The Road Home book review.

As I said in a previous blog post, I’m kicking myself for not having spent more learning about Emcomm, and have gotten some books to help me learn. Again I’m starting small and simple, at the personal level and moving up to larger.

The second book I read, was also by Andrew Baze. This one is called The Road Home. This is a teen / young adult novel on the basics of prepping, with a heavy focus on Ham Radio. While I agreed with some of the stuff covered, I didn’t agree with all of the ways the characters were portrayed.

What really made this book was the end-notes. As the book says at the start, it isn’t normal for a fiction adventure book to have end-notes, but this one did. Though some of the end-notes covered things that I thought were overly basic. Like how zip ties are the second greatest thing in a tool box next to ducktape.

Short summary, a father and son go hiking and camping in the mountains. An earthquake hits around lunch time. Meanwhile their counter parts the mother and daughter of the family are at home because the daughter is too young for the trip. There is also a burglar on parole, wandering the streets on his day off from work.

Yes, you can see exactly how that plays out.

Up to the point where things needed to be done in the house, I felt the mother was little more than window dressing. Even then she struck me as someone going through motions. Not because she was numb because of the events, but because the author needed a talking head to illustrate his point. Even at the end, I thought the character was too reliant upon someone else coming to save her.

I don’t think the burglar character needed to be included at all. The entire motivational drive was to have someone who thought he was still 20, while being older. At least that was the feeling I got from him. He wanted nice things, but didn’t want to work for them. He came from the foster system, which made it feel like the author was overly influenced by personal bias.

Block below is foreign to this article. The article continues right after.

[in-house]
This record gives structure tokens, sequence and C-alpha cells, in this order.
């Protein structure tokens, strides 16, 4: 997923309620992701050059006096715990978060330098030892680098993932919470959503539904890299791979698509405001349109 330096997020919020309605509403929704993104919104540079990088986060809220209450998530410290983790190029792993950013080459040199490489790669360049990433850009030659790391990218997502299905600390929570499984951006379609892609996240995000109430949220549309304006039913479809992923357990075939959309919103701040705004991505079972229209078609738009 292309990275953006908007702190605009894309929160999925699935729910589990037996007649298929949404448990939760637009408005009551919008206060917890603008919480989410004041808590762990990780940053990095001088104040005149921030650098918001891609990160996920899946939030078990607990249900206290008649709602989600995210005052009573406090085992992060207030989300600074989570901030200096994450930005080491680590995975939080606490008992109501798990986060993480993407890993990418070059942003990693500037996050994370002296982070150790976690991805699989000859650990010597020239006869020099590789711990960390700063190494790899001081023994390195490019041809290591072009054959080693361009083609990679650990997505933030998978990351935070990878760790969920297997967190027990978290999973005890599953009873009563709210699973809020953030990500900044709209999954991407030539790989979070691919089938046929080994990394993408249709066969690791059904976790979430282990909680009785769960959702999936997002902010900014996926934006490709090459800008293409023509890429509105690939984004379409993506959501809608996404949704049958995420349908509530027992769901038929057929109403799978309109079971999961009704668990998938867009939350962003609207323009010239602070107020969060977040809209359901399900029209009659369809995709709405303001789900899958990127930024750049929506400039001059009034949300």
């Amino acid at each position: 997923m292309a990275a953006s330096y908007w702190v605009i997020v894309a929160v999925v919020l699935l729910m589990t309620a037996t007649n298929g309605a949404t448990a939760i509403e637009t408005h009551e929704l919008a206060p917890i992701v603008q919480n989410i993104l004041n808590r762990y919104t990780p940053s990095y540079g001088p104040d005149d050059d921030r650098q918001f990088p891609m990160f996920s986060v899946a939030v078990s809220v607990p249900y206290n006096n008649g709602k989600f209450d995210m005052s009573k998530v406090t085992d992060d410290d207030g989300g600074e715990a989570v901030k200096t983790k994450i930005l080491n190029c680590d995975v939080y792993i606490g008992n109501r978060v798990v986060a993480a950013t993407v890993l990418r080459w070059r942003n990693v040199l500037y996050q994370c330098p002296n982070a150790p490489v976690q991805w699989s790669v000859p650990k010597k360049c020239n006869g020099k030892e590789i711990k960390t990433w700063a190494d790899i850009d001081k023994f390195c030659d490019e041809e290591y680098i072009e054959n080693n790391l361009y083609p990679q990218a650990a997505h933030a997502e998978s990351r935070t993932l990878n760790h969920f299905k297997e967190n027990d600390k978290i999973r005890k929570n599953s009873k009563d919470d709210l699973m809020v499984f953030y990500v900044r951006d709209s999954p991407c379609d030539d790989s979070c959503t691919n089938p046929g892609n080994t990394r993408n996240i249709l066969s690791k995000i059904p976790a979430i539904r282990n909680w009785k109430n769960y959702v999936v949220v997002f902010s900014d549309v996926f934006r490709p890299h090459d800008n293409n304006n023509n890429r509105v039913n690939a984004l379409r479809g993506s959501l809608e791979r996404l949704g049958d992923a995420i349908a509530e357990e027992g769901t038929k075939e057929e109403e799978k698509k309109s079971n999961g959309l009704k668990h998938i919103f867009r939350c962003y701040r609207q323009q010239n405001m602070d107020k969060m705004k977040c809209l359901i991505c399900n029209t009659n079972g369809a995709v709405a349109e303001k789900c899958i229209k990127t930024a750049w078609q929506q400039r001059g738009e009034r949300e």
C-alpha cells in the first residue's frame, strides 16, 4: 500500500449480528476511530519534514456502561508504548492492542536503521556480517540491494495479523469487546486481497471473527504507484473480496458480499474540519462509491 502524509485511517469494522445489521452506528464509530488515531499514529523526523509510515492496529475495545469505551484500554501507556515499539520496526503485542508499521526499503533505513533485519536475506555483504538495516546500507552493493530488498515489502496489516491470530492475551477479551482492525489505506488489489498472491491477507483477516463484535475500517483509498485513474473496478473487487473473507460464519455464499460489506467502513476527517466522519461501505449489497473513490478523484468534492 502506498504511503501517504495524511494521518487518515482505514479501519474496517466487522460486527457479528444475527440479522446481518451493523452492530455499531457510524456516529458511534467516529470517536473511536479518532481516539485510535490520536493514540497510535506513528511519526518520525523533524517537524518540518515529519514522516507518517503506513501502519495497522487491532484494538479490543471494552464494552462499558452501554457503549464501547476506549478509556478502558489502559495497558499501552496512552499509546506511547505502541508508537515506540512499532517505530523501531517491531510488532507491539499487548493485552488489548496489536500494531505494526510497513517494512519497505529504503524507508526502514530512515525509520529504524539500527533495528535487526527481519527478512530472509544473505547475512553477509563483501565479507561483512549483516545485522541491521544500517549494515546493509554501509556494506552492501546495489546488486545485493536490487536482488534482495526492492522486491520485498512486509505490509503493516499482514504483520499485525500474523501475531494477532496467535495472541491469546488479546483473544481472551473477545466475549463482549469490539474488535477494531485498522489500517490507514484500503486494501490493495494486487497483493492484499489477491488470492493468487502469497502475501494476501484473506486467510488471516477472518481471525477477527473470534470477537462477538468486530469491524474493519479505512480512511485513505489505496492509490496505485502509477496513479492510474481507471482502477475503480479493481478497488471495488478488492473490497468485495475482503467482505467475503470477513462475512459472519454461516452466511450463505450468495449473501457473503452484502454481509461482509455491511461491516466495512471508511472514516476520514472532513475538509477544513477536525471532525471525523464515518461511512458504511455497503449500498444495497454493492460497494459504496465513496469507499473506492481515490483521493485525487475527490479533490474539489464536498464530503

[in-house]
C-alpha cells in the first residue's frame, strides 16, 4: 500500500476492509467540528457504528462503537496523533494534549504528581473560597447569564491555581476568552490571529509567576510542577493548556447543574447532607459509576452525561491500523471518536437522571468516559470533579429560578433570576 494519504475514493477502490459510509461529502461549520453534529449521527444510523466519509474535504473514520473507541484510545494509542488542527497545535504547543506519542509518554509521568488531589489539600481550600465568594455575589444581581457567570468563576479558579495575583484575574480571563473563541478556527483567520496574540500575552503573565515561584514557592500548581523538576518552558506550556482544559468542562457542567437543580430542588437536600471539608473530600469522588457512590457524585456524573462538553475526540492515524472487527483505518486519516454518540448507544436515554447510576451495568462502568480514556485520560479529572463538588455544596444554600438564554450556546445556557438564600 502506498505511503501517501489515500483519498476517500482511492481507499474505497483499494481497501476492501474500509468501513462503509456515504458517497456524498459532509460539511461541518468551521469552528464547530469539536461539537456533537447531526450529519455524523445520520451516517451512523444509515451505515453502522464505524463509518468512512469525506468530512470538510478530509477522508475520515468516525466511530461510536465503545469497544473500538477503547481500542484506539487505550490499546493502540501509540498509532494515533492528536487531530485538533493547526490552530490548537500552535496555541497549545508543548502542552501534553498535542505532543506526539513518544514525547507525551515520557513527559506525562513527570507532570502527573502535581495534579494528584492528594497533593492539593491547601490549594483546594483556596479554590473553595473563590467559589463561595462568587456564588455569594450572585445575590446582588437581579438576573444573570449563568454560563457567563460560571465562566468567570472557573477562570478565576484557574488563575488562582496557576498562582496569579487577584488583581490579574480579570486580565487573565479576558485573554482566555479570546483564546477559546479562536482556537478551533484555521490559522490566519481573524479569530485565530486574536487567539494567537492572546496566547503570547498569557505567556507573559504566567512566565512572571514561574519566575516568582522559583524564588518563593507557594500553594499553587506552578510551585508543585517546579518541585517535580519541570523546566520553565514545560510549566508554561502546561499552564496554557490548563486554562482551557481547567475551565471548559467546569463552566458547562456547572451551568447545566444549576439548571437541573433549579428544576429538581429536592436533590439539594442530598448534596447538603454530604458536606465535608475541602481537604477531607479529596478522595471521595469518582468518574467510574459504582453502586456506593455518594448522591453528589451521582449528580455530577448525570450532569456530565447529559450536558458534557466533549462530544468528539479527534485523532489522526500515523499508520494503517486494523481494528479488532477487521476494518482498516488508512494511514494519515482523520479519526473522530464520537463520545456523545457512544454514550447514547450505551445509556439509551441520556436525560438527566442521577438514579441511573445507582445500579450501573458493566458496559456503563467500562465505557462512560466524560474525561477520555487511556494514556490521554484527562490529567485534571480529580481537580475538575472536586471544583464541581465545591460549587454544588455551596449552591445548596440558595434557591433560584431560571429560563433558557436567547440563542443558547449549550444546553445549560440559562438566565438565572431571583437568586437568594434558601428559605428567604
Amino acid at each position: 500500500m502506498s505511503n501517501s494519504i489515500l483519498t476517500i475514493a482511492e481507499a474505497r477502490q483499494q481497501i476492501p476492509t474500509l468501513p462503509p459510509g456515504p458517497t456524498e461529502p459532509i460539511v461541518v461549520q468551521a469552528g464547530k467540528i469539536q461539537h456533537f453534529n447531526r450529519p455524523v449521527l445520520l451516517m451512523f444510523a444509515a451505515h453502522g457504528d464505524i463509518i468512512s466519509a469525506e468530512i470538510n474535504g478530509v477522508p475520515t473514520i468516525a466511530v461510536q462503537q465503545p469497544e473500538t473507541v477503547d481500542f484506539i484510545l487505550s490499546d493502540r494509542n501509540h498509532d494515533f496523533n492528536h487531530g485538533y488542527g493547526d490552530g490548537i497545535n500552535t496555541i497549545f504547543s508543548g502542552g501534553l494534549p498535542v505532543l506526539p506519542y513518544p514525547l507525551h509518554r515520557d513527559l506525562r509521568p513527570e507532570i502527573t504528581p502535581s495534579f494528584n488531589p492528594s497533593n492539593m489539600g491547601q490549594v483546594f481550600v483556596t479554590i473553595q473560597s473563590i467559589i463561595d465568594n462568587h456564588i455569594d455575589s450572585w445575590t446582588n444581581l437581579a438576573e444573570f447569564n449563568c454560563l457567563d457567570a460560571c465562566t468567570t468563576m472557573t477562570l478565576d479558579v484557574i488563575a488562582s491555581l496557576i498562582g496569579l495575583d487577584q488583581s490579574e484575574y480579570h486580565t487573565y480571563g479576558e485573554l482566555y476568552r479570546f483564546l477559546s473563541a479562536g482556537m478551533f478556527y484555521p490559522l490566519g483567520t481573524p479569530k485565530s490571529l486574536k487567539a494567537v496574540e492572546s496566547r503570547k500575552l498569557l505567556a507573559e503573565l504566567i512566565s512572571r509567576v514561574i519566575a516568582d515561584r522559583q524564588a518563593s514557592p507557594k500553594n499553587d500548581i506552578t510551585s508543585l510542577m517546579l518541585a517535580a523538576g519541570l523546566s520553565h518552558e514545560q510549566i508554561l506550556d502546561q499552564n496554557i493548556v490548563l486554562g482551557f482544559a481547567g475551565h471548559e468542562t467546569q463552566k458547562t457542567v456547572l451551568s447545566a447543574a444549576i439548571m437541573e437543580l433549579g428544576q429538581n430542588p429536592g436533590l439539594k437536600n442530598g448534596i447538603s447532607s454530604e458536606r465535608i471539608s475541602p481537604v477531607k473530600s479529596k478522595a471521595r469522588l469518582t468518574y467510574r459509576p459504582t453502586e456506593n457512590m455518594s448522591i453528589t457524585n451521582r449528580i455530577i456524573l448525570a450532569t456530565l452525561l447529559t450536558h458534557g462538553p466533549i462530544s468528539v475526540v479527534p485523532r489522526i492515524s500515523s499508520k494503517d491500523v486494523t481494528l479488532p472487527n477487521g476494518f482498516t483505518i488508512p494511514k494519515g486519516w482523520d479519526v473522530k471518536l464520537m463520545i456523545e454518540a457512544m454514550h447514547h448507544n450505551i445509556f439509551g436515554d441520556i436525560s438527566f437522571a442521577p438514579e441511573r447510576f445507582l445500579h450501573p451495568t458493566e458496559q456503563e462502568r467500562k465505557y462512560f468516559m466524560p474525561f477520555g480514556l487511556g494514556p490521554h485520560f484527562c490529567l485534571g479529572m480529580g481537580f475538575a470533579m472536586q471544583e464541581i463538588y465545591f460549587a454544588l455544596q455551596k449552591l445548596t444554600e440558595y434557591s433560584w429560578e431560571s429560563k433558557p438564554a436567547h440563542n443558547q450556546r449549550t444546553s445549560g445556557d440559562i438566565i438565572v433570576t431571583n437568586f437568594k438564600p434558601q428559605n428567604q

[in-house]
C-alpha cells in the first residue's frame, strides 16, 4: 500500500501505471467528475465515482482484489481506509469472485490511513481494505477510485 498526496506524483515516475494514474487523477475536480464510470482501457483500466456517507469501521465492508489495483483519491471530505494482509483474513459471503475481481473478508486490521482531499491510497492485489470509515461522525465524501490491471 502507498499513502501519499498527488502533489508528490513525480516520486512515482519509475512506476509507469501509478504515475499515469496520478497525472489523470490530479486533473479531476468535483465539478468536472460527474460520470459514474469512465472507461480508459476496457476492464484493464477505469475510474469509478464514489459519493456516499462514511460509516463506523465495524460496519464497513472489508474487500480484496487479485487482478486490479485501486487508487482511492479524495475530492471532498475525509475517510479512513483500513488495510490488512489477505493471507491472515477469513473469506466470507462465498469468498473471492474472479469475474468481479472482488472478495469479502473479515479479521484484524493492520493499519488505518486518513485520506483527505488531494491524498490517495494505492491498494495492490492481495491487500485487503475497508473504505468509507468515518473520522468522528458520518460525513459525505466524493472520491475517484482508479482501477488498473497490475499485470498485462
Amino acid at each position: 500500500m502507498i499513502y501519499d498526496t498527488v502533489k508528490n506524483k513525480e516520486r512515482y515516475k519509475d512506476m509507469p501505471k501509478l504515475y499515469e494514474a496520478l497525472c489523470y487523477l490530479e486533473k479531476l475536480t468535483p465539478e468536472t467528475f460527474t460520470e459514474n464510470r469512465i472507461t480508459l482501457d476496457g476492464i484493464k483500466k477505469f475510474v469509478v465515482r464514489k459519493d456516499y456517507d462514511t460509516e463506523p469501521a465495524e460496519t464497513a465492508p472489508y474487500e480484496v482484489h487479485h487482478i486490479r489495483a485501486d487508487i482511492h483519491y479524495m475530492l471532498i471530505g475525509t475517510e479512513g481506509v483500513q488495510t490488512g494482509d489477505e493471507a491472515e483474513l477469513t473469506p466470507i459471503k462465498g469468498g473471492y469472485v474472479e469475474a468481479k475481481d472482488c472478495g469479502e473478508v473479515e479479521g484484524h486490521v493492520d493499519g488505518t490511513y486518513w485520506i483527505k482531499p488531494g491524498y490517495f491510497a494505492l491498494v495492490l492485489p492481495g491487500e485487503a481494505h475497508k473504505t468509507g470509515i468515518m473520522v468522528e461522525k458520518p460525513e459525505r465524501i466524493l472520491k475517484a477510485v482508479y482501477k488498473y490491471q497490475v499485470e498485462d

The main character was Robbie, the teenage boy. He wanted to be too cool for stuff, but then wanted to play protector by the end.

Ultimately, it felt like a badly written prepper book, with a mindset that women need men to protect them, even if that “man” is a 14 year old boy. Where if someone came from a broken home, they’d get bounced between different states’ foster systems and have no choice to be a criminal, and that society will collapse quick if things break.

Everything from New Orleans after Katrina to Puerto Rico post Maria has shown people will work together. Yes their will be looting, their will be high stress situations. There will be people not knowing what to do, or not having a plan. But that doesn’t mean it all falls apart. In fact the book encourages people to not help. There are several instances where where the book says to  help, but shows the characters doing the exact opposite.

  1. The mother, claiming to have gone through CERT training,  at one point takes the daughter outside to check on neighbors. Ine of the end-notes even says that people need to build communities, because you don’t know who will be able to help you if things go bad. But she only checks on one person before returning home and not going out to check on people again.
  2. The burglar walks past houses that have people trapped in them. He ignores someone trying to rescue people ask him to help. He even used checking for survivors as a pretense to rob a house.
  3. At one point the father and son drive past a CERT team trying to help people stuck in a house. Instead of offering more help, since it came out that the dad was also CERT trained, the dad says someone else is already taking care of it and drive on.

For something that says community matters, they didn’t show much community spirit or involvement from any of the characters.

The 50+ (51) preparedness tips (ie the end-notes) were more interesting to read than the story. Sometimes, where the end-notes was in the story didn’t quite make sense, or broke the limited flow of the story where they were included. There were points where I found myself reading just the end-note, and not caring where I left off in the story. The 50+ section is the only reason to get this book in my opinion.

Leave a Reply

Your email address will not be published. Required fields are marked *